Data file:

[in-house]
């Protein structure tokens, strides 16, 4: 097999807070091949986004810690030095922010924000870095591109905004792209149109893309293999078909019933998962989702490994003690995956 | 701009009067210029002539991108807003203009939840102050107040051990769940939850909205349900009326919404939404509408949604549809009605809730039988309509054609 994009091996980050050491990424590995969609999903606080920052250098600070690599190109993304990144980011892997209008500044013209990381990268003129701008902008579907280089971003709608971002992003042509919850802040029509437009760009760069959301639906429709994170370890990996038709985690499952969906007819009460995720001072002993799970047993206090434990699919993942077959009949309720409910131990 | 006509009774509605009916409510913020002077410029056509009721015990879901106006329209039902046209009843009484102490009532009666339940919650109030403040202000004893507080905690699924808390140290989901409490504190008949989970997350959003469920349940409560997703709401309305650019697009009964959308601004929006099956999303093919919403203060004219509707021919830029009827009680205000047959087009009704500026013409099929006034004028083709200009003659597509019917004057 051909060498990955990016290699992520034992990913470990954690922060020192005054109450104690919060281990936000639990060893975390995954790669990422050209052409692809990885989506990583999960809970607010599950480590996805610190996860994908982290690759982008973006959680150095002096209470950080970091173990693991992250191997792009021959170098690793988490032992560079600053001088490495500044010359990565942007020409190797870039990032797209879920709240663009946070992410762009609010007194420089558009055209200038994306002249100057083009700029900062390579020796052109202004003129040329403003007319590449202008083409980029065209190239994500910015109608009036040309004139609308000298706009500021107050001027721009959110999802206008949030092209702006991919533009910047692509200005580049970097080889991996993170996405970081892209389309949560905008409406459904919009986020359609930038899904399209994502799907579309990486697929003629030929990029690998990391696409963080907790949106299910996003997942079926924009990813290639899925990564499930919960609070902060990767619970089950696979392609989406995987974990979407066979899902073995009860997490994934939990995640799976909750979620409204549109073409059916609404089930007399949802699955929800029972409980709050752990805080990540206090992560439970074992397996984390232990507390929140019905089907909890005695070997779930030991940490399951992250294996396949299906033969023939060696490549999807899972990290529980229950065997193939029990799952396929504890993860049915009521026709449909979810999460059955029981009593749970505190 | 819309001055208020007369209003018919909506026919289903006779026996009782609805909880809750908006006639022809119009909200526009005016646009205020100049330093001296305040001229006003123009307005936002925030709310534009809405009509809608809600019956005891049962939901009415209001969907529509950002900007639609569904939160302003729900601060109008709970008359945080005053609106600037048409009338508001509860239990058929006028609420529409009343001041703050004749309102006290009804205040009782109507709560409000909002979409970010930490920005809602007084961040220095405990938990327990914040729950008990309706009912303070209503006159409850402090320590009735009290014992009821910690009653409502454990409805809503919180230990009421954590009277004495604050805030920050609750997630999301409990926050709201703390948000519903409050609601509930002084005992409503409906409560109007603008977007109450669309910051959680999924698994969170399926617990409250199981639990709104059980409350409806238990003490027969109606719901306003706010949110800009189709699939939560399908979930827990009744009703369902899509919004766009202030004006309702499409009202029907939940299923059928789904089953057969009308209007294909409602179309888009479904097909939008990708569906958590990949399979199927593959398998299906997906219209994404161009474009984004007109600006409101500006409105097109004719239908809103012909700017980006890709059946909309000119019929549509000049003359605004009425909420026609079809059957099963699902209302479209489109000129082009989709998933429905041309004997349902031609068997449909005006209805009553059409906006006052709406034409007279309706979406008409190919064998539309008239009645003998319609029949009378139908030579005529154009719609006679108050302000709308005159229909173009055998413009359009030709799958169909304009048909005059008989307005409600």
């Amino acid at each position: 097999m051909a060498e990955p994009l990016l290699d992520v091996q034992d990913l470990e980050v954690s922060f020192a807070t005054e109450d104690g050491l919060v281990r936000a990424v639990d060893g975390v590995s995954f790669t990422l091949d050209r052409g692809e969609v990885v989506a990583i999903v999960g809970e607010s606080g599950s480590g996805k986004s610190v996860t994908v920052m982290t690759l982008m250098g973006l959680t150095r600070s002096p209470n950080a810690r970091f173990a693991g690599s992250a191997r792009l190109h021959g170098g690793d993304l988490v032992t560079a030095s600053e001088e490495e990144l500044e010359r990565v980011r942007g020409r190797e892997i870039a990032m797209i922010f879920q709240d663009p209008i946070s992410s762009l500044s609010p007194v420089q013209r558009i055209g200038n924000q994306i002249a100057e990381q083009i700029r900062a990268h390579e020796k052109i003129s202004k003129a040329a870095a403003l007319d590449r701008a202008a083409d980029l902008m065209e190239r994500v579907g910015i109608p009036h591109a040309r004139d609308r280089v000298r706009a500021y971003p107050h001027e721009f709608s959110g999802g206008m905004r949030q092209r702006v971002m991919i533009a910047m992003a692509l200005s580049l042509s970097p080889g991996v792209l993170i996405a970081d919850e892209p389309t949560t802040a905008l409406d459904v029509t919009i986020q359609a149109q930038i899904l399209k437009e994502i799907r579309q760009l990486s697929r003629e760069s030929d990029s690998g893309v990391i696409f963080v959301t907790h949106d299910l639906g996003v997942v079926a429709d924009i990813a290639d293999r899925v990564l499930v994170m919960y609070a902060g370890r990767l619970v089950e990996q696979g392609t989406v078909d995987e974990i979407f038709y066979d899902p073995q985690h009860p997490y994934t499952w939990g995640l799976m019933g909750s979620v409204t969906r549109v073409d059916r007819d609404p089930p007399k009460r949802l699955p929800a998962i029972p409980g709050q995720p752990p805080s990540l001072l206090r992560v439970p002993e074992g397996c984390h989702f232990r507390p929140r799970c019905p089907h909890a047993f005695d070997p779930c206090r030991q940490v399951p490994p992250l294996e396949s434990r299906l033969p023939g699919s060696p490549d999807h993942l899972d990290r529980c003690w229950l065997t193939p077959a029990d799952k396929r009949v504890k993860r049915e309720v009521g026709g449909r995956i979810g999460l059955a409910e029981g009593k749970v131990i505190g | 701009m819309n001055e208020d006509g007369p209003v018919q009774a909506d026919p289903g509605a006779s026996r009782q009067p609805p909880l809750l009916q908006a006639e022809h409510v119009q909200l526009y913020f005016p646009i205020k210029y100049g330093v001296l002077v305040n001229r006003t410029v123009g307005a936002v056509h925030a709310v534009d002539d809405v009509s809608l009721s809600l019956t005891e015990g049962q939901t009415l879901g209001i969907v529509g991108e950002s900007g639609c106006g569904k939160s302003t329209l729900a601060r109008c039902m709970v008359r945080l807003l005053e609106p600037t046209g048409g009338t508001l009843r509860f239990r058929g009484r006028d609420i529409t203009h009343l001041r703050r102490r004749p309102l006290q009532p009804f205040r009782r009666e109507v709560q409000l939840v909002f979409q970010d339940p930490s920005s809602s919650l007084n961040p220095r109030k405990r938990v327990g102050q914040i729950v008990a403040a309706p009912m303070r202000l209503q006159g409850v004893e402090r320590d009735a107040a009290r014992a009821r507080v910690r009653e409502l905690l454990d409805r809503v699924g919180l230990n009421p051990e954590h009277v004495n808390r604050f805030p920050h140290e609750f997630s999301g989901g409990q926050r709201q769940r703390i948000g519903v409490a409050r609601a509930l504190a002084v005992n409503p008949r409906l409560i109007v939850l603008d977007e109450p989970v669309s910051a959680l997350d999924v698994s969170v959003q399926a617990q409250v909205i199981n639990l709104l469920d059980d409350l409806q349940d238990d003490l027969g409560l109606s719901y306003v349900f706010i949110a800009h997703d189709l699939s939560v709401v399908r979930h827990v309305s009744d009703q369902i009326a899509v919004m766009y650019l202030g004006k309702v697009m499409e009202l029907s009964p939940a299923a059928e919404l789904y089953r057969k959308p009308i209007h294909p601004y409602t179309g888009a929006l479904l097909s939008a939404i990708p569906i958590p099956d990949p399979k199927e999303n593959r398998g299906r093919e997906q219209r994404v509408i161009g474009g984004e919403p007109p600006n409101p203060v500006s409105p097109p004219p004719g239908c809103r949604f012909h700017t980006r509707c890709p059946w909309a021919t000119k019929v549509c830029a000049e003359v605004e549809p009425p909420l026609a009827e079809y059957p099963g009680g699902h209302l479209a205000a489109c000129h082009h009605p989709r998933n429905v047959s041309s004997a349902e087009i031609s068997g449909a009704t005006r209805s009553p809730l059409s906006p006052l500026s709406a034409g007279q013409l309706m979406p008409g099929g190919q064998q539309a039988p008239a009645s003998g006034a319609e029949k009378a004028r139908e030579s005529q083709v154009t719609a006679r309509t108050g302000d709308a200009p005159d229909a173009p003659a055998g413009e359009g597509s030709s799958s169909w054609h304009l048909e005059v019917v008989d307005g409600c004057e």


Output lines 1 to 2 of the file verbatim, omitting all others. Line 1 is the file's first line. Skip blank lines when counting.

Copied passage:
[in-house]
């Protein structure tokens, strides 16, 4: 097999807070091949986004810690030095922010924000870095591109905004792209149109893309293999078909019933998962989702490994003690995956 | 701009009067210029002539991108807003203009939840102050107040051990769940939850909205349900009326919404939404509408949604549809009605809730039988309509054609 994009091996980050050491990424590995969609999903606080920052250098600070690599190109993304990144980011892997209008500044013209990381990268003129701008902008579907280089971003709608971002992003042509919850802040029509437009760009760069959301639906429709994170370890990996038709985690499952969906007819009460995720001072002993799970047993206090434990699919993942077959009949309720409910131990 | 006509009774509605009916409510913020002077410029056509009721015990879901106006329209039902046209009843009484102490009532009666339940919650109030403040202000004893507080905690699924808390140290989901409490504190008949989970997350959003469920349940409560997703709401309305650019697009009964959308601004929006099956999303093919919403203060004219509707021919830029009827009680205000047959087009009704500026013409099929006034004028083709200009003659597509019917004057 051909060498990955990016290699992520034992990913470990954690922060020192005054109450104690919060281990936000639990060893975390995954790669990422050209052409692809990885989506990583999960809970607010599950480590996805610190996860994908982290690759982008973006959680150095002096209470950080970091173990693991992250191997792009021959170098690793988490032992560079600053001088490495500044010359990565942007020409190797870039990032797209879920709240663009946070992410762009609010007194420089558009055209200038994306002249100057083009700029900062390579020796052109202004003129040329403003007319590449202008083409980029065209190239994500910015109608009036040309004139609308000298706009500021107050001027721009959110999802206008949030092209702006991919533009910047692509200005580049970097080889991996993170996405970081892209389309949560905008409406459904919009986020359609930038899904399209994502799907579309990486697929003629030929990029690998990391696409963080907790949106299910996003997942079926924009990813290639899925990564499930919960609070902060990767619970089950696979392609989406995987974990979407066979899902073995009860997490994934939990995640799976909750979620409204549109073409059916609404089930007399949802699955929800029972409980709050752990805080990540206090992560439970074992397996984390232990507390929140019905089907909890005695070997779930030991940490399951992250294996396949299906033969023939060696490549999807899972990290529980229950065997193939029990799952396929504890993860049915009521026709449909979810999460059955029981009593749970505190 | 819309001055208020007369209003018919909506026919289903006779026996009782609805909880809750908006006639022809119009909200526009005016646009205020100049330093001296305040001229006003123009307005936002925030709310534009809405009509809608809600019956005891049962939901009415209001969907529509950002900007639609569904939160302003729900601060109008709970008359945080005053609106600037048409009338508001509860239990058929006028609420529409009343001041703050004749309102006290009804205040009782109507709560409000909002979409970010930490920005809602007084961040220095405990938990327990914040729950008990309706009912303070209503006159409850402090320590009735009290014992009821910690009653409502454990409805809503919180230990009421954590009277004495604050805030920050609750997630999301409990926050709201703390948000519903409050609601509930002084005992409503409906409560109007603008977007109450669309910051959680999924698994969170399926617990409250199981639990709104059980409350409806238990003490027969109606719901306003706010949110800009189709699939939560399908979930827990009744009703369902899509919004766009202030004006309702499409009202029907939940299923059928789904089953057969009308209007294909409602179309888009479904097909939008990708569906958590990949399979199927593959398998299906997906219209994404161009474009984004007109600006409101500006409105097109004719239908809103012909700017980006890709059946909309000119019929549509000049003359605004009425909420026609079809059957099963699902209302479209489109000129082009989709998933429905041309004997349902031609068997449909005006209805009553059409906006006052709406034409007279309706979406008409190919064998539309008239009645003998319609029949009378139908030579005529154009719609006679108050302000709308005159229909173009055998413009359009030709799958169909304009048909005059008989307005409600």